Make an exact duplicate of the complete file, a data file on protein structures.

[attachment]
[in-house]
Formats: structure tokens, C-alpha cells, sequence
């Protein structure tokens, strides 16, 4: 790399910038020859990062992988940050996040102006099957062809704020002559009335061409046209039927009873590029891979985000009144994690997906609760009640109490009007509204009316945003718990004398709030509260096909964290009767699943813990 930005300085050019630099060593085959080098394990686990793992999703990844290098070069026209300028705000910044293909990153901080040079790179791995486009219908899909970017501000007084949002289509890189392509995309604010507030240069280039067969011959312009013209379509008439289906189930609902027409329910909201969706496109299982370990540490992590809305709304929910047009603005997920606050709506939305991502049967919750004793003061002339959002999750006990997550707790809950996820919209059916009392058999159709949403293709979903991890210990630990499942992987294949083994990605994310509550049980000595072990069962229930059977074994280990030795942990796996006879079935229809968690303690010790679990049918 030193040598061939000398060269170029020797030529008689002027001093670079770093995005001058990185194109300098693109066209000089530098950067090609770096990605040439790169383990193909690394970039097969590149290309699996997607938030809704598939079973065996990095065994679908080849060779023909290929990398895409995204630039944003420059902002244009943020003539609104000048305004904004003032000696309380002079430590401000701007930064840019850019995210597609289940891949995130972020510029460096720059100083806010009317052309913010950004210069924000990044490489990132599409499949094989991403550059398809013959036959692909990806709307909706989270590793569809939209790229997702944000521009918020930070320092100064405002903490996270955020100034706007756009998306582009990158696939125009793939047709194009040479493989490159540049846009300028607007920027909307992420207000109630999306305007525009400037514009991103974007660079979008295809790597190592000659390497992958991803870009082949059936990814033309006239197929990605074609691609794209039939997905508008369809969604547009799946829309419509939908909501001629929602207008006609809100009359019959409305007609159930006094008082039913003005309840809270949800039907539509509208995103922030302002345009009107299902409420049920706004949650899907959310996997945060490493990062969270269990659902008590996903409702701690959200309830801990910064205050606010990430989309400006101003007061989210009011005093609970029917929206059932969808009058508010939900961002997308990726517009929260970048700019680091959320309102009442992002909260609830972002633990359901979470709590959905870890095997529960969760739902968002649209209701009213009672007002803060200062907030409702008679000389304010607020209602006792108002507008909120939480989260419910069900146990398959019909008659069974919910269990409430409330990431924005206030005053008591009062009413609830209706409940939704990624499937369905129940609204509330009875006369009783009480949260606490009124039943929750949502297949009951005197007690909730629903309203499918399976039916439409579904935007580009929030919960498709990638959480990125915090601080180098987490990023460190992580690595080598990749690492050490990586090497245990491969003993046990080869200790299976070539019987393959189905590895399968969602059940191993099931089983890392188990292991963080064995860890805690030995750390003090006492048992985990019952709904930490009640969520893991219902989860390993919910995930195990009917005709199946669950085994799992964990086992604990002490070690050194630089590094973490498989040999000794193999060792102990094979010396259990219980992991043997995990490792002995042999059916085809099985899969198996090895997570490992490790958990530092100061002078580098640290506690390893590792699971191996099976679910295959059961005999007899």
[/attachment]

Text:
[in-house]
Formats: structure tokens, C-alpha cells, sequence
């Protein structure tokens, strides 16, 4: 790399910038020859990062992988940050996040102006099957062809704020002559009335061409046209039927009873590029891979985000009144994690997906609760009640109490009007509204009316945003718990004398709030509260096909964290009767699943813990 930005300085050019630099060593085959080098394990686990793992999703990844290098070069026209300028705000910044293909990153901080040079790179791995486009219908899909970017501000007084949002289509890189392509995309604010507030240069280039067969011959312009013209379509008439289906189930609902027409329910909201969706496109299982370990540490992590809305709304929910047009603005997920606050709506939305991502049967919750004793003061002339959002999750006990997550707790809950996820919209059916009392058999159709949403293709979903991890210990630990499942992987294949083994990605994310509550049980000595072990069962229930059977074994280990030795942990796996006879079935229809968690303690010790679990049918 030193040598061939000398060269170029020797030529008689002027001093670079770093995005001058990185194109300098693109066209000089530098950067090609770096990605040439790169383990193909690394970039097969590149290309699996997607938030809704598939079973065996990095065994679908080849060779023909290929990398895409995204630039944003420059902002244009943020003539609104000048305004904004003032000696309380002079430590401000701007930064840019850019995210597609289940891949995130972020510029460096720059100083806010009317052309913010950004210069924000990044490489990132599409499949094989991403550059398809013959036959692909990806709307909706989270590793569809939209790229997702944000521009918020930070320092100064405002903490996270955020100034706007756009998306582009990158696939125009793939047709194009040479493989490159540049846009300028607007920027909307992420207000109630999306305007525009400037514009991103974007660079979008295809790597190592000659390497992958991803870009082949059936990814033309006239197929990605074609691609794209039939997905508008369809969604547009799946829309419509939908909501001629929602207008006609809100009359019959409305007609159930006094008082039913003005309840809270949800039907539509509208995103922030302002345009009107299902409420049920706004949650899907959310996997945060490493990062969270269990659902008590996903409702701690959200309830801990910064205050606010990430989309400006101003007061989210009011005093609970029917929206059932969808009058508010939900961002997308990726517009929260970048700019680091959320309102009442992002909260609830972002633990359901979470709590959905870890095997529960969760739902968002649209209701009213009672007002803060200062907030409702008679000389304010607020209602006792108002507008909120939480989260419910069900146990398959019909008659069974919910269990409430409330990431924005206030005053008591009062009413609830209706409940939704990624499937369905129940609204509330009875006369009783009480949260606490009124039943929750949502297949009951005197007690909730629903309203499918399976039916439409579904935007580009929030919960498709990638959480990125915090601080180098987490990023460190992580690595080598990749690492050490990586090497245990491969003993046990080869200790299976070539019987393959189905590895399968969602059940191993099931089983890392188990292991963080064995860890805690030995750390003090006492048992985990019952709904930490009640969520893991219902989860390993919910995930195990009917005709199946669950085994799992964990086992604990002490070690050194630089590094973490498989040999000794193999060792102990094979010396259990219980992991043997995990490792002995042999059916085809099985899969198996090895997570490992490790958990530092100061002078580098640290506690390893590792699971191996099976679910295959059961005999007899």